Do you ever think about your past self and think, if I could go back and tell them something, what would it be?
My mind always seems to go back to that question around my birthday. With the knowledge and experience that I have now, what would I tell my younger self? And which younger self would it be? My 13-year-old self? My 18-year-old self? My 22-year-old self?
Well, I decided to write a letter to my 18-year-old self.
Why 18? Honestly, because to me, 18 seemed to be like that moment just before everything changed. I graduated high school at 18, and started university – and the next five years dealt a lot of lessons and changes.
So, without further ado, here’s a letter to 18-year-old me.
Dear 18-year-old Karina,
You’re probably feeling pretty great now. You graduated high school, went to prom with someone you had the biggest crush on for three years (he ended up coming out as gay the summer after first year uni by the way), and you got accepted into your first choice for university!
You’re feeling really excited to get that fresh start at a new school with new people, and to start taking Psychology and English courses.
You also stopped writing that summer, because you felt like your stories weren’t that impactful for you or for anyone else to read. You thought you knew it all.
Well. You didn’t.
You ended up not liking Psychology and went back to the one thing you avoided – writing. You double majored in Professional Writing and Communications AND English. That was a mouthful to say to everyone after graduation.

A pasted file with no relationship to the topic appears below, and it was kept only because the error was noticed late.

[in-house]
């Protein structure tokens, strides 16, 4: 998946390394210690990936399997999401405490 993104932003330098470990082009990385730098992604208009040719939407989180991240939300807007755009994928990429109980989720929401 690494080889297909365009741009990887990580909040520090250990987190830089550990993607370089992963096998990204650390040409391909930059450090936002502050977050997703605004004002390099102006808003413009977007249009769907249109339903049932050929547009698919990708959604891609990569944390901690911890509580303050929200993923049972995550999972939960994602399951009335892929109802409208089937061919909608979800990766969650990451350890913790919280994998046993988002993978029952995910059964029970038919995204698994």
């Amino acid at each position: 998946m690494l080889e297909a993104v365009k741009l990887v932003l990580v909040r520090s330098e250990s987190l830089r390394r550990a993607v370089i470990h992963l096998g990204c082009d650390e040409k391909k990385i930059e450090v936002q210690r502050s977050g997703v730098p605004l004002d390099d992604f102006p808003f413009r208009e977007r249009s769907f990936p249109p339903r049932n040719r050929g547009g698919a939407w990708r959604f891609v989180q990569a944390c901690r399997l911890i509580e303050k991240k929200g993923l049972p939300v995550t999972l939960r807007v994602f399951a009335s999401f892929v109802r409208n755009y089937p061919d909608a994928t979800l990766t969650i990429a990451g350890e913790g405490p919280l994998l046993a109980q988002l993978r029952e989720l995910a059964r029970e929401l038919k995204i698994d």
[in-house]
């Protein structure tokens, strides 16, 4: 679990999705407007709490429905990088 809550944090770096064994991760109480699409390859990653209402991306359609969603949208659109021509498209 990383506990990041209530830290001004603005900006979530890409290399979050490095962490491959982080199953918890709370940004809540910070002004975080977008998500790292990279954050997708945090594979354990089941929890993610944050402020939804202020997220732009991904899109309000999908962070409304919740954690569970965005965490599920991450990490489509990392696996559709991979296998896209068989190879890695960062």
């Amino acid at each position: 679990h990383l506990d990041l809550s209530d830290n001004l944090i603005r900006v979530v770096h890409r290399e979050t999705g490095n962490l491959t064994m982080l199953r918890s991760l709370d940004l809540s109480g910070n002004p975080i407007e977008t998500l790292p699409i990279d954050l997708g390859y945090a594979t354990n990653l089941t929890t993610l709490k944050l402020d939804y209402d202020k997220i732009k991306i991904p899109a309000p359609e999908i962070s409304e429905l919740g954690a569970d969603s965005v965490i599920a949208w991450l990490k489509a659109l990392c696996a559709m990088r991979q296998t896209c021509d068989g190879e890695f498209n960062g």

You did not end up dating anyone that seriously during university, but you had some fun (I’ll leave that for you to find out for yourself). You met people that would go on to become some of your closest friends, and you’re going to have an absolute blast with them.
The next five years are going to fun, hard and absolutely crazy all at once. You’re going to make and lose friends, you’re going to doubt yourself, you’re going to take everything too seriously, and you’re going to accomplish things you never thought you would (hint: it involves writing. A lot of writing).
You’re going to become a heck of a lot more comfortable with your hearing loss. Right now, you can barely admit it to yourself, but that’s okay. You’re going to learn how to talk about it and it’ll be just fine.
You’re going to doubt your abilities to accomplish some things and it will stop you from doing what you wanted to do, like applying to become a full-time editor for your university’s newspaper, or not entering those writing contests that the university holds every year. That’s okay too. You will learn from those lessons and it will teach you to never let some doubt get in the way of what you want.
You’re going to meet people that are just plain mean. And it will get you down. But guess what, you cried a bit, then you got right back up. So, I’m proud of you. The next time that a person was mean to you, you stood your ground and defended yourself.
You’re going to get the urge to learn and explore more of anything that interests you, and you gave some things a shot! But not everything.
Well, let me just say something.
If you’re in the slightest bit interested in something, try it. Try it all. The next five (you end up taking a fifth year) years will be full of piqued interests and now is the time to explore those interests and see where it takes you.
And one more piece of advice (sorry, couldn’t resist) is do not let your hearing loss make you stubborn. Stand up for yourself and get what you need if you need it. You’ll be better for it. Trust me.
You’ll be fine, and I know that because I’m doing great.
P.S. Stop straightening your hair. I’m spending years recovering from that damage. Your curls are great – just stop going to crappy hairdressers and find a good one.